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Farmers dialogue on healthy, resilient food system in Nigeria

A resilient food and farming system is highly dependent on the protection and preservation of biological diversity. While industrial agriculture and market-based technologies destroy biodiversity, real farmers (small holder farmers) are faced with the challenge of making healthy food available in large quantities.

Farmers
Participants at the event

In recognition of the vital role of small holder farmers, Health of Mother Earth Foundation (HOMEF), on January 28, 2021 brought farmers together to dialogue in Kano State, Nigeria. The dialogue examined the challenges and threats to Nigeria’s food system and defined the pathway for food sovereignty.

The issue of Genetically Modified Organisms (GMOs) and their implications were discussed, followed by discussions on alternatives to GMOs and agroecology as a viable solution to the food and climate challenges. Also discussed were the general and specific challenges farmers face in the cultivation of different crops; harmful farming practices; sustain-able and indigenous farming practices and suggestions for food sovereignty in Nigeria.

Knowledge was shared on how GMOs tamper with Nigeria’s ability to achieve food sovereignty. This is linked to the fact that many GM seeds come with patents that disallow re-cultivation of same seeds after the first planting season. This is coupled with the fact that the cultivation of GM seeds, especially the herbicide tolerant varieties lead to soil degradation and loss of biodiversity.

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The dialogue re-enforced the importance of preserving biodiversity and the indigenous food system in Nigeria. To strengthen this understanding, Joyce Ebebeinwe, HOMEF’s Programmes Manager who represented the Director, Nnimmo Bassey at the dialogue, illustrated the connection between food and agricultural system, and disease invasions such as the COVID-19 pandemic.

According to Ebebeinwe, “industrial agriculture and the attendant risky technologies thrive in monocultures and bring about reduced genetic diversity. Consumption of GMOs has been linked to immune disorders as well as other conditions that reduce our ability to fight infections”.

Dr. Olugbenga Adeoluwa, a senior lecturer in the University of Ibadan and a practicing farmer, created an understanding that when farmers adopt farming techniques like the use of chemical fertilisers, pesticides and cultivation of Genetically Modified (GM) crops, they import foreign problems.

The farmers noted that farming practices championed by the industrial agriculture are alien to Nigeria’s indigenous farming system. The impacts of these practices were mentioned and include: the loss of taste of some harvested crops like tomatoes, loss of firmness, slower crop growth, increased post-harvest spoilage and increased pests invasion which force the use of more pesticides.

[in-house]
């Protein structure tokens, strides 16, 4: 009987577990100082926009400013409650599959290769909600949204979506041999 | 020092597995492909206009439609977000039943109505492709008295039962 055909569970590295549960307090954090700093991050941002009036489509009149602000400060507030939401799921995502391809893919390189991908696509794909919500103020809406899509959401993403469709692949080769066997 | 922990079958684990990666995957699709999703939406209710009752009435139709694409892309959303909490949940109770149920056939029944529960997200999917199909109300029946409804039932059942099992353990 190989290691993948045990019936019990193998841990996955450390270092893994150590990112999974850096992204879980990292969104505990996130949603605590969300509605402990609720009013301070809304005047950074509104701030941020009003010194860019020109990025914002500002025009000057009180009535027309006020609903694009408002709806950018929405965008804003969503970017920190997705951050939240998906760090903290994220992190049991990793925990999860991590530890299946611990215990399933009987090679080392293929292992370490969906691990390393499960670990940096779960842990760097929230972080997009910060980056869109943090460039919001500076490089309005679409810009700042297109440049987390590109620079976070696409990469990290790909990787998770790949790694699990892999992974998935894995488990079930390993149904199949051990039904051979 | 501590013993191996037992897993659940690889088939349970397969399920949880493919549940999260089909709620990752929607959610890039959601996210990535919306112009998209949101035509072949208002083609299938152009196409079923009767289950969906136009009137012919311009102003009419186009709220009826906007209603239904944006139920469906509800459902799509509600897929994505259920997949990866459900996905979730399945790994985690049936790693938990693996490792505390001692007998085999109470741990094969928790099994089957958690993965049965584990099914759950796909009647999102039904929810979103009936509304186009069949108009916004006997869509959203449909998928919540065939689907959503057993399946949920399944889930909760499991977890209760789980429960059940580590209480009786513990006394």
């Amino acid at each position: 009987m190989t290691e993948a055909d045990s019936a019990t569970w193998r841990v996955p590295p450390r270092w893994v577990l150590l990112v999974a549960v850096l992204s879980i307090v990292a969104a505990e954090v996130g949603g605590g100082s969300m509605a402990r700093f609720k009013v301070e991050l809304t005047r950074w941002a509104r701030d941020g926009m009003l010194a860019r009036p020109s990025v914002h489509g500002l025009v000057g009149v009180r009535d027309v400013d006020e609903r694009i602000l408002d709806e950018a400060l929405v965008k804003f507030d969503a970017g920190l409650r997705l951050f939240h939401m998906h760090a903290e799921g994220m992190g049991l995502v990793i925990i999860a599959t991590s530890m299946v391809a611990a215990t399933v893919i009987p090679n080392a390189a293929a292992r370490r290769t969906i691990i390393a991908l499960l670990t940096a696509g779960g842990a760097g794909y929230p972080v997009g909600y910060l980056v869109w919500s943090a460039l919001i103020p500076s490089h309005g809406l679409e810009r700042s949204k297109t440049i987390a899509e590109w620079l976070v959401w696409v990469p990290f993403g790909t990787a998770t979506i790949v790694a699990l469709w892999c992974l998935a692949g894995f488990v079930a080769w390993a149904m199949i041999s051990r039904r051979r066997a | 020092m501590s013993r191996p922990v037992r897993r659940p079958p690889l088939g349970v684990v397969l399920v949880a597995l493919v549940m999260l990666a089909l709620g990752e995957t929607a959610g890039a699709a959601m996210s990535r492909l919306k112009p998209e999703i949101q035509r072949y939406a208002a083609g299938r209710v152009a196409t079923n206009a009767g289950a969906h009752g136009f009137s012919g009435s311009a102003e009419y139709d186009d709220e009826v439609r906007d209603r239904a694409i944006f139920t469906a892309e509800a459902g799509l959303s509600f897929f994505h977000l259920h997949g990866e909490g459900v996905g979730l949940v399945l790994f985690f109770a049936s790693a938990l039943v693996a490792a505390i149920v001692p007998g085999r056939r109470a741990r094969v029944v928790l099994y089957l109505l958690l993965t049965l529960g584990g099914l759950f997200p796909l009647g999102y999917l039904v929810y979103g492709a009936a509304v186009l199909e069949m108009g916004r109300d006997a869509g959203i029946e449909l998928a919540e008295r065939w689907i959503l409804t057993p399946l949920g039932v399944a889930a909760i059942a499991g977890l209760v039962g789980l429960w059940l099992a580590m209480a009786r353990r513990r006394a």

The farmers narrated different and related challenges that they experience with the cultivation of crops. For groundnuts, beans and maize, the challenge is pest invasion; for cotton, it is stunted growth; while the challenge with rice is rusting or bronzing. All these challenges are linked to use of inorganic chemicals which interfere with the balance of the agro-ecosystem.

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Indigenous and natural remedies were recommended for these challenges. One remedy is the use of compost or natural manure examples of which are cow dung, goat droppings and poultry manure. Another solution is the use of neem or dogonyaro leaves, seeds and oil, recommended for controlling pests that trouble crops like maize, cowpea and okra; and the use of chilli pepper to drive pests like grasshoppers. For better cotton heads, adequate use of phosphorous and potassium is recommended.

The farmers acknowledged that the natural ways of achieving good yield and controlling pests and weeds are much more beneficial to the soil and ecosystem than the use of GMOs and/or inorganic chemicals. They shared their experiences with chemical fertilisers versus manure. According to the farmers, the application of chemical fertilisers on a farmland only allows short term use of the land- after which the farmer must seek another land to plant on.

Again, while the application of a mudu (a local measurement) of chemical fertilizer performs optimally for a short duration of two weeks, a mudu of compost like cow dung lasts almost a year. Also, farm produce, such as tubers of yam cultivated with chemical fertilisers, sometimes appear to be bigger in size but begin to rot within a short time. The heavy usage of chemicals in farming was connected to the infertile soils that farmers have to battle with as these chemicals destroy microorganisms and interfere with natural cycles that keep the soil and crops nourished.

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The farmers shared insights on indigenous farming practices that they wish to preserve considering their huge benefits. The practices include mixed cropping, crop rotation, bush fallowing and shifting cultivation. Irrigation farming was named by the farmers as a way of boosting productivity and mitigating the harsh impact of climate change.

The Kano farmers complained about the loss of some indigenous crops such as bambaranuts and cocoyams. Also, they complained about challenges such as lack of capital, storage facilities, social amenities, land, inadequate water supply and lack of extension service.

At the end of the dialogue, the farmers unanimously agreed that for increased productivity and for a resilient food system our government should put a ban on GMOs and support farmers to produce food in healthy and sustain-able ways.

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